Institutional Memory


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Institutional Memory
and Appraiser Firmss

By Richard Hagar, SRA

Institutional memory, having “old farts” working with younger appraisers, that’s where the profit is today. Finding those who have the experience and figure out how to work with or for them to make your life easier and more profitable. Here’s why that is so.

Institutional memory can be defined as a collective set of facts, concepts, experiences and knowledge held by a group of people. Wikipedia explains the concept as: Adaptations developed over time and taught to new members of the group, keeping them from encountering the same problems and having to develop a solution that already exists.

In this way, organizations save time and resources that might otherwise be wasted. In our context, it might mean a veteran appraiser or appraisers helping a newbie deal with changes impacting business.

Example: If everyone at an appraisal firm quit at once, the employees hired to replace them would not be able to benefit from the previous group’s collective experience. They would make many of the mistakes the group of experienced appraisers now avoid. The firm would have lost some or all of its institutional memory and would operate less efficiently.

The appraisal business today is experiencing significant changes- inspection issues, new appraisal processes, conflicting certifications, and of course- fear.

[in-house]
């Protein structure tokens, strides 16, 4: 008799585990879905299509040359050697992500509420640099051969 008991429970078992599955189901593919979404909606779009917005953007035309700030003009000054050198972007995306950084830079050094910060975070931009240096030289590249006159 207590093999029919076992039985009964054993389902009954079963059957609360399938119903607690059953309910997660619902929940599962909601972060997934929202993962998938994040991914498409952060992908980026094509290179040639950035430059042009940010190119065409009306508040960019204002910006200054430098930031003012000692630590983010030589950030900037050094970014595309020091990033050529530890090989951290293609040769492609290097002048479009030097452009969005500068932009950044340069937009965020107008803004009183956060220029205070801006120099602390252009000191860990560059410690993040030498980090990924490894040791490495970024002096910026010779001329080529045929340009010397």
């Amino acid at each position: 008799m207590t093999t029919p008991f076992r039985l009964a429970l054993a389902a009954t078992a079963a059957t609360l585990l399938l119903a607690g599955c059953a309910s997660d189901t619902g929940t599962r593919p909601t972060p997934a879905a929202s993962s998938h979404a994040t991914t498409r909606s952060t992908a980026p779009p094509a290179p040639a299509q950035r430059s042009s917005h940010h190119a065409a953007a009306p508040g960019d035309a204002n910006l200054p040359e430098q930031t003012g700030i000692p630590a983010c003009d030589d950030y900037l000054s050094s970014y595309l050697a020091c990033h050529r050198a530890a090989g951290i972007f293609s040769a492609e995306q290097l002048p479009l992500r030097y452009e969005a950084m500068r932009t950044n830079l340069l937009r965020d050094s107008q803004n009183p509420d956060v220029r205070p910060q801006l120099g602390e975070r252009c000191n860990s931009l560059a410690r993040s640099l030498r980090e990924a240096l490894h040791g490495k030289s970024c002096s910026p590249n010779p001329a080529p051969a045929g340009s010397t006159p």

Appraisers are asking me on a daily basis:

• “Do you have a class that teaches how to perform a drive-by or desk-top appraisal?”

• “Can I use a 1004 for a drive-by appraisal?”

• “If the lender requires an interior inspection and I don’t want to go inside…..can I be forced to inspect the interior?”

• “The 1004 Certification states that ‘I inspected’ but if I do a desk appraisal I haven’t inspected, now what?”

• “If I don’t inspect, where do I get information regarding the property’s quality and condition?”

• “Should I still provide a cost approach when I don’t inspect?”

• “Where do I get information regarding these new appraisal processes?”

And dozens of other questions.

Scope of Work
First, desktop and drive-by appraisals are not new. For decades Fannie Mae has had forms for these types of appraisals. For even longer the Appraisal Institute has taught classes explaining different scope of work scenarios; all of which are useful during these changing times. The problem is that most “newish” appraisers working on their own have never experienced issues like what we are dealing with today, and as a result they don’t know where to turn for answers. This is where institutional memory (experienced peers) would normally come into play. The can help apply sound appraising principals to new challenges.


At the core of these questions and issues is the scope of work. Scope of work isn’t which form you use- it’s how much work you put into the appraisal process and how much information you convey to the client. What is the level of research? What information sources were used, which were not used, did you get information from the owner, agent, past appraisal, MLS, and/or county or client? How much effort did you put into confirming information and adjustments? Did you measure the building or rely on the county or third-party? Did you sit on your tush in the office or personally inspect– from inside or the nearest street?